Photo identification is an integral part of our scientific research because we use photo identification in a variety of our data analysis. Through this we are able to make individualistic research efforts and data signatures of whale tales, whale shark spot patterns, manta ray dot signatures, leopard and tiger shark spots and stripes and the identity of bull sharks. We send many of these images to international signature databases to assist in international identification and sightings of most of these species.
Sometimes our work requires us to do biopsies and different forms of analysis. From these analyses we are able to assist in tracking migration patterns and DNA sampling of whales, dolphins, turtles, whale sharks, manta rays and bull sharks. Most forms of analyses and sampling are done on a basis when an opportunity or a requirement presents itself.
We go on many extraordinary field trips. From our diving expeditions where we do research on our thousands of beautiful creatures, to our work in our fruitful estuary, to monitoring of coral reefs, checking our beaches for microplastics and the analysis of plankton on our shores, to our exciting seasonal whale trips in which we take DNA biopsies without harming the whales. Research and conservation efforts in our mangroves is another exciting responsibility that we uphold, as well as meeting up with local communities to host alternative livelihood and educational programs.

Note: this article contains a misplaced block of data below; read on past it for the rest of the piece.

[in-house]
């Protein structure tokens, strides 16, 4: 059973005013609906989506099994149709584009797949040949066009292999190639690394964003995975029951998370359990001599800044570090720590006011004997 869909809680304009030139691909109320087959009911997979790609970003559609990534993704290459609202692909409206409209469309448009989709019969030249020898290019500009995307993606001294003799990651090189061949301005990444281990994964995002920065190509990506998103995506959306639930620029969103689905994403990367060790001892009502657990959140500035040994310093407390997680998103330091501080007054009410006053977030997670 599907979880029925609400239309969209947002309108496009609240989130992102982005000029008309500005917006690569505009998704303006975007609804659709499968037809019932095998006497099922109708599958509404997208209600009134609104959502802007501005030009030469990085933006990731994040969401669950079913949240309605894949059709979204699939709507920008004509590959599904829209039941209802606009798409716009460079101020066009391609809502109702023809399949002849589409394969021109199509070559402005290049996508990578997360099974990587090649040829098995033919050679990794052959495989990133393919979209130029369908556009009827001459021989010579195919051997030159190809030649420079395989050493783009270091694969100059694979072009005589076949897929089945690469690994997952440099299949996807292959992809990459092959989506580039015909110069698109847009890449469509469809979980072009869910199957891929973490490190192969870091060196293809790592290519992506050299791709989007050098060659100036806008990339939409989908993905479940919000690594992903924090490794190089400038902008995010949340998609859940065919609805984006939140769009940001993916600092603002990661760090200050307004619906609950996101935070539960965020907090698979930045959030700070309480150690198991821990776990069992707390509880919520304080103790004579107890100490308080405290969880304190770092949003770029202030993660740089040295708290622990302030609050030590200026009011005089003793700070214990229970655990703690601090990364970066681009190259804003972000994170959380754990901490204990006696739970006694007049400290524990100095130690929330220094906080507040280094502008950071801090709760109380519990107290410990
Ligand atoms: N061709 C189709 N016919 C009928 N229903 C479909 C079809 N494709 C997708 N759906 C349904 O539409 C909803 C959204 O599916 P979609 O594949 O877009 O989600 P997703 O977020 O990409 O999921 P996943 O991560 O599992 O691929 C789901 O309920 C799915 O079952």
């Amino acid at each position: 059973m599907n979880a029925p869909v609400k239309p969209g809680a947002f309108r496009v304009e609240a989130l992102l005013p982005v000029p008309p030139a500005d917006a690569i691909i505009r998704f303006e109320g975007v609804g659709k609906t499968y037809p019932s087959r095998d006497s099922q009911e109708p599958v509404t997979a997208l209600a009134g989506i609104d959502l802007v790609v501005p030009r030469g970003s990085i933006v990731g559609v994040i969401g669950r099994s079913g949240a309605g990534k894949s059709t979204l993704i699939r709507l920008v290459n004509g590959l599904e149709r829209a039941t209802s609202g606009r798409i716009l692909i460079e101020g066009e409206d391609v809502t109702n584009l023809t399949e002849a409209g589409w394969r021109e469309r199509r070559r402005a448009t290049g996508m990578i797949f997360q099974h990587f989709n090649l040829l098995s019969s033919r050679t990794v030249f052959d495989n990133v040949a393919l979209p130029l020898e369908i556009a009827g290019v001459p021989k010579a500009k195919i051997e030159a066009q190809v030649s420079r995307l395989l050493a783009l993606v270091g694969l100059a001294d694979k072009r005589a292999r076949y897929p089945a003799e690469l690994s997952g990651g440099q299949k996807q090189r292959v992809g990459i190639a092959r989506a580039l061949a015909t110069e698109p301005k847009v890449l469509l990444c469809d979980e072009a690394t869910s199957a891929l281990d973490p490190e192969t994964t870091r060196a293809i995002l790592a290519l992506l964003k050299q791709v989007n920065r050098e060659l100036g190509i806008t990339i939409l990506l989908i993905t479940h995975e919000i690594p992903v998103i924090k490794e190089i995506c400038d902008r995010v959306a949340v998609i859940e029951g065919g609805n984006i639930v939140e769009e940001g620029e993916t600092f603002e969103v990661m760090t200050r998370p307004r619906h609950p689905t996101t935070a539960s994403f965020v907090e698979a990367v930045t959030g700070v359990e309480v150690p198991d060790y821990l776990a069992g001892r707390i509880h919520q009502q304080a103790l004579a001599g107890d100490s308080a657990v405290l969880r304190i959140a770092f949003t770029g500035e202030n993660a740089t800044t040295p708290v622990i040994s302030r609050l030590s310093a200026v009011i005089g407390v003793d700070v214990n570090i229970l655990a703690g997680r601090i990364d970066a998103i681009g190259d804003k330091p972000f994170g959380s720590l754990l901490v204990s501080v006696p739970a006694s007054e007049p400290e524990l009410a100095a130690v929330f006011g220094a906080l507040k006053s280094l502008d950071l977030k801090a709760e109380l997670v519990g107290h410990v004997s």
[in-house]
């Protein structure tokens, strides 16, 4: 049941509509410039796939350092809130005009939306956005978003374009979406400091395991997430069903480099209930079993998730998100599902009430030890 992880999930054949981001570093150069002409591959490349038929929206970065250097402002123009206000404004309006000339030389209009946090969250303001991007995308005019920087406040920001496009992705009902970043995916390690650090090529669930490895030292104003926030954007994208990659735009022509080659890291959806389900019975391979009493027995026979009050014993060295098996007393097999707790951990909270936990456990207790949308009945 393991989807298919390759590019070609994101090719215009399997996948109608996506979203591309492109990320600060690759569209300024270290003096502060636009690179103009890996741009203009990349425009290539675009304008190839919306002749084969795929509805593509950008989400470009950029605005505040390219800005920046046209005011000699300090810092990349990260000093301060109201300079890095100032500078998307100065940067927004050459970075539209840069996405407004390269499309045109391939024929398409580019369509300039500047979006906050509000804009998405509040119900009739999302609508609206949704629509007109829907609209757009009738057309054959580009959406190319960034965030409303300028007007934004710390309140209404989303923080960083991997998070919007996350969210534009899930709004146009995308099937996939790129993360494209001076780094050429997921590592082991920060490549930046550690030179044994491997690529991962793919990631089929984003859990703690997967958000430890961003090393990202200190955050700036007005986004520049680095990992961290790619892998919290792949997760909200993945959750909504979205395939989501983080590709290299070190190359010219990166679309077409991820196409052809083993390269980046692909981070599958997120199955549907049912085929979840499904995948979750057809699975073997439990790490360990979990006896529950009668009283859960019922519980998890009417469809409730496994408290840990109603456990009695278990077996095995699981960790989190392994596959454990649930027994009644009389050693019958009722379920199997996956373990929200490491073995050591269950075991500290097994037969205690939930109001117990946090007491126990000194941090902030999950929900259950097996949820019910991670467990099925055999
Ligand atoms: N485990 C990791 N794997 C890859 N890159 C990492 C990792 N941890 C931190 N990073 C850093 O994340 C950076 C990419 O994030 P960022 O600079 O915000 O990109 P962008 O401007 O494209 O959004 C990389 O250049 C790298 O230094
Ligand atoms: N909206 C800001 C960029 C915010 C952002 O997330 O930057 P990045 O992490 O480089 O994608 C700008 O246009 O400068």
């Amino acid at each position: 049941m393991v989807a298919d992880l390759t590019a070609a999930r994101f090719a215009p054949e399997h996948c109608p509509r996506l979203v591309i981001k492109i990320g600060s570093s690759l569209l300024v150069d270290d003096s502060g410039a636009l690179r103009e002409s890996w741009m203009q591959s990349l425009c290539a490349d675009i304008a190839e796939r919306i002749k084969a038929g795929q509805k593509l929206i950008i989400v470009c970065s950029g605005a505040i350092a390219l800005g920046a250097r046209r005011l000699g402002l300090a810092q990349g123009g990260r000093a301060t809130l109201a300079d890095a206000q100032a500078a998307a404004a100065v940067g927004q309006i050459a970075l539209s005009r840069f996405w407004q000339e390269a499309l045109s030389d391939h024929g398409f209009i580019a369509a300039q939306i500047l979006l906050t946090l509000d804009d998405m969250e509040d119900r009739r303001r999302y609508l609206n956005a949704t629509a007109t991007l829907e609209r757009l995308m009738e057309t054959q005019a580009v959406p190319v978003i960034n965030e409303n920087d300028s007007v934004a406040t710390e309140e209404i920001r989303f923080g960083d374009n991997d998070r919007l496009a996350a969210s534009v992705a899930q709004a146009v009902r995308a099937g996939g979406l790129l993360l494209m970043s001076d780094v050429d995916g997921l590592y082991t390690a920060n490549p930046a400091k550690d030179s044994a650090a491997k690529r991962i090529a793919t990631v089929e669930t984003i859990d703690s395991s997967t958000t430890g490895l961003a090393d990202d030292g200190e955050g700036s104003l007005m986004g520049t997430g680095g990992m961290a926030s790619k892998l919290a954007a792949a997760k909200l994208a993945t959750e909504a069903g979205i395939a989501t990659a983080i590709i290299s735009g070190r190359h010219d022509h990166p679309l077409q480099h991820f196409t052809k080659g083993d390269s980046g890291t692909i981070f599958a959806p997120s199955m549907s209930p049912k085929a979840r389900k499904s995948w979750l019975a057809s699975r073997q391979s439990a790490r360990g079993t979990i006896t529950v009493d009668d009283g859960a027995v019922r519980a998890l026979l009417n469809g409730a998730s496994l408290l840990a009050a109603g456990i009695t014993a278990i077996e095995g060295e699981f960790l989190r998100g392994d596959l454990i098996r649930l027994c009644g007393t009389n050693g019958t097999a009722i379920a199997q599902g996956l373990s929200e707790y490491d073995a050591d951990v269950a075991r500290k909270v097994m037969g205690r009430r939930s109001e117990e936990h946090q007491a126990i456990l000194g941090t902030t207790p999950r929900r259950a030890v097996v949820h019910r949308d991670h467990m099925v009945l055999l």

Our incredible research programmes have a diverse focus, from the world’s largest to the smallest marine animals, to entire reef ecosystems. We believe that the only way to solve the problems that our amazingly diverse selection of animals face is to take a complete approach and gain a full understanding of each and every species. This research is reflected in the decisions made in our conservation practices, which empowers us to protect these incredible animals into the future.
The oceans giants, and their associated ecosystems, are in serious trouble. As these animals commonly grow slowly, or have very few predators, human impacts can drastically affect their populations over a worryingly short period of time. This is why we need you. By joining us and helping us to collect information on these special animals, and helping us to protect them you are achieving real and meaningful impacts during your volunteer stay and are putting your green stamp on Mozambique’s incredible oceanic environment.
During your stay with us, you will be based in the Volunteer Research House based at the stunning Casa Barry Beach Lodge, where you will enjoy breathtaking views of the bay as well as having the beach as your front Yard. The lodge will provide scrumptious fresh meals each day at the lodge restaurant – unless of course we decide to have a Mozambican barbecue!
Tofo Beach, Mozambique